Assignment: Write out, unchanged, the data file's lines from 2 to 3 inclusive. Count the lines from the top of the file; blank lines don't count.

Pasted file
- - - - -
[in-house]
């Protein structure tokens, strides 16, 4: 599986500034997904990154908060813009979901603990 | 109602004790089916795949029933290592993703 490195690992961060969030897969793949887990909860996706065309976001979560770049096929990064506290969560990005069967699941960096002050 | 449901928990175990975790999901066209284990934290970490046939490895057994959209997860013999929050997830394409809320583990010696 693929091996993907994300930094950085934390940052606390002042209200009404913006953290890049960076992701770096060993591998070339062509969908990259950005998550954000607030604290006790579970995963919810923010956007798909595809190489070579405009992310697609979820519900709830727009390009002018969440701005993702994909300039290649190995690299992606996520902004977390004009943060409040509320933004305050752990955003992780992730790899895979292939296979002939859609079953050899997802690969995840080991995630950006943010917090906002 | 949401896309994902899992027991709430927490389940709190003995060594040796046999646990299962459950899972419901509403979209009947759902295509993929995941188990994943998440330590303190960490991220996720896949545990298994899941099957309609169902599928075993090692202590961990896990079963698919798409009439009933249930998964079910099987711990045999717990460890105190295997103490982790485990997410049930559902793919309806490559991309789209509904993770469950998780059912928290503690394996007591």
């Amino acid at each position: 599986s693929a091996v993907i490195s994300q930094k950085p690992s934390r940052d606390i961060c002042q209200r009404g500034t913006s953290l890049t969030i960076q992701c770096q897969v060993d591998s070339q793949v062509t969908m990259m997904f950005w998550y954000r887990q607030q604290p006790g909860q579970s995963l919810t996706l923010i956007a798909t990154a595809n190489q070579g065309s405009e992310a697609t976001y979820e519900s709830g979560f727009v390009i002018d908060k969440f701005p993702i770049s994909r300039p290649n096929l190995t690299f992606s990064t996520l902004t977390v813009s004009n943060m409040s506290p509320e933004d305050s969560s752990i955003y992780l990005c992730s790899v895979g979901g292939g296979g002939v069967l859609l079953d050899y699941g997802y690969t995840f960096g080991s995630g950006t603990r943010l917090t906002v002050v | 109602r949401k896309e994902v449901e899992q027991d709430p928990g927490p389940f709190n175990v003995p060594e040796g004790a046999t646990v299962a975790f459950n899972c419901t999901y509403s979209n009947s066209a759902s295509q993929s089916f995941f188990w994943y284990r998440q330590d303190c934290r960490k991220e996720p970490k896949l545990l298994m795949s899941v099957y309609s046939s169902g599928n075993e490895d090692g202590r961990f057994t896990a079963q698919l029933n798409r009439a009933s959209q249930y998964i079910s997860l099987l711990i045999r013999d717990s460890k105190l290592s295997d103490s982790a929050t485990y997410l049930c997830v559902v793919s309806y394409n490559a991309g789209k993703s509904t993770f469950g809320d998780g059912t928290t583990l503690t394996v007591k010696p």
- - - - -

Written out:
């Protein structure tokens, strides 16, 4: 599986500034997904990154908060813009979901603990 | 109602004790089916795949029933290592993703 490195690992961060969030897969793949887990909860996706065309976001979560770049096929990064506290969560990005069967699941960096002050 | 449901928990175990975790999901066209284990934290970490046939490895057994959209997860013999929050997830394409809320583990010696 693929091996993907994300930094950085934390940052606390002042209200009404913006953290890049960076992701770096060993591998070339062509969908990259950005998550954000607030604290006790579970995963919810923010956007798909595809190489070579405009992310697609979820519900709830727009390009002018969440701005993702994909300039290649190995690299992606996520902004977390004009943060409040509320933004305050752990955003992780992730790899895979292939296979002939859609079953050899997802690969995840080991995630950006943010917090906002 | 949401896309994902899992027991709430927490389940709190003995060594040796046999646990299962459950899972419901509403979209009947759902295509993929995941188990994943998440330590303190960490991220996720896949545990298994899941099957309609169902599928075993090692202590961990896990079963698919798409009439009933249930998964079910099987711990045999717990460890105190295997103490982790485990997410049930559902793919309806490559991309789209509904993770469950998780059912928290503690394996007591």
């Amino acid at each position: 599986s693929a091996v993907i490195s994300q930094k950085p690992s934390r940052d606390i961060c002042q209200r009404g500034t913006s953290l890049t969030i960076q992701c770096q897969v060993d591998s070339q793949v062509t969908m990259m997904f950005w998550y954000r887990q607030q604290p006790g909860q579970s995963l919810t996706l923010i956007a798909t990154a595809n190489q070579g065309s405009e992310a697609t976001y979820e519900s709830g979560f727009v390009i002018d908060k969440f701005p993702i770049s994909r300039p290649n096929l190995t690299f992606s990064t996520l902004t977390v813009s004009n943060m409040s506290p509320e933004d305050s969560s752990i955003y992780l990005c992730s790899v895979g979901g292939g296979g002939v069967l859609l079953d050899y699941g997802y690969t995840f960096g080991s995630g950006t603990r943010l917090t906002v002050v | 109602r949401k896309e994902v449901e899992q027991d709430p928990g927490p389940f709190n175990v003995p060594e040796g004790a046999t646990v299962a975790f459950n899972c419901t999901y509403s979209n009947s066209a759902s295509q993929s089916f995941f188990w994943y284990r998440q330590d303190c934290r960490k991220e996720p970490k896949l545990l298994m795949s899941v099957y309609s046939s169902g599928n075993e490895d090692g202590r961990f057994t896990a079963q698919l029933n798409r009439a009933s959209q249930y998964i079910s997860l099987l711990i045999r013999d717990s460890k105190l290592s295997d103490s982790a929050t485990y997410l049930c997830v559902v793919s309806y394409n490559a991309g789209k993703s509904t993770f469950g809320d998780g059912t928290t583990l503690t394996v007591k010696p």